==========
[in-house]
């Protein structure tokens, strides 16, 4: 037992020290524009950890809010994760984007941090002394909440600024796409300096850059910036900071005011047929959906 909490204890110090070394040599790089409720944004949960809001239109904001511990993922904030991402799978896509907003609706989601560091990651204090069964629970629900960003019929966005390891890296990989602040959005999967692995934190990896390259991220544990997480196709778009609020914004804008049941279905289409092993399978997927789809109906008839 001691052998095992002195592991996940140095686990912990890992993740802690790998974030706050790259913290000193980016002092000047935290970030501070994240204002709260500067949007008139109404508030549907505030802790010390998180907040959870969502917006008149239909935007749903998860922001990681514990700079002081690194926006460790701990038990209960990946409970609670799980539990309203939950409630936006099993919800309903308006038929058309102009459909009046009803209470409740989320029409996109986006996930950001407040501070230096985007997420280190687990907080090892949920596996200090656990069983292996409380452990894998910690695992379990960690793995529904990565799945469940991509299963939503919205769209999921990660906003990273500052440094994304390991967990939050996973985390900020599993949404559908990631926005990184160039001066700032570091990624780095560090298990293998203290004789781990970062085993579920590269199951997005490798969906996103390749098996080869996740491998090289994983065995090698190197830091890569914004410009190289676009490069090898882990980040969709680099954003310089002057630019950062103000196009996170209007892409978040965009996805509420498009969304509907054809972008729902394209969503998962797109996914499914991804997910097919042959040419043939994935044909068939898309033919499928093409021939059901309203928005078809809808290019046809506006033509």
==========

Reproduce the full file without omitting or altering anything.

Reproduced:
[in-house]
């Protein structure tokens, strides 16, 4: 037992020290524009950890809010994760984007941090002394909440600024796409300096850059910036900071005011047929959906 909490204890110090070394040599790089409720944004949960809001239109904001511990993922904030991402799978896509907003609706989601560091990651204090069964629970629900960003019929966005390891890296990989602040959005999967692995934190990896390259991220544990997480196709778009609020914004804008049941279905289409092993399978997927789809109906008839 001691052998095992002195592991996940140095686990912990890992993740802690790998974030706050790259913290000193980016002092000047935290970030501070994240204002709260500067949007008139109404508030549907505030802790010390998180907040959870969502917006008149239909935007749903998860922001990681514990700079002081690194926006460790701990038990209960990946409970609670799980539990309203939950409630936006099993919800309903308006038929058309102009459909009046009803209470409740989320029409996109986006996930950001407040501070230096985007997420280190687990907080090892949920596996200090656990069983292996409380452990894998910690695992379990960690793995529904990565799945469940991509299963939503919205769209999921990660906003990273500052440094994304390991967990939050996973985390900020599993949404559908990631926005990184160039001066700032570091990624780095560090298990293998203290004789781990970062085993579920590269199951997005490798969906996103390749098996080869996740491998090289994983065995090698190197830091890569914004410009190289676009490069090898882990980040969709680099954003310089002057630019950062103000196009996170209007892409978040965009996805509420498009969304509907054809972008729902394209969503998962797109996914499914991804997910097919042959040419043939994935044909068939898309033919499928093409021939059901309203928005078809809808290019046809506006033509």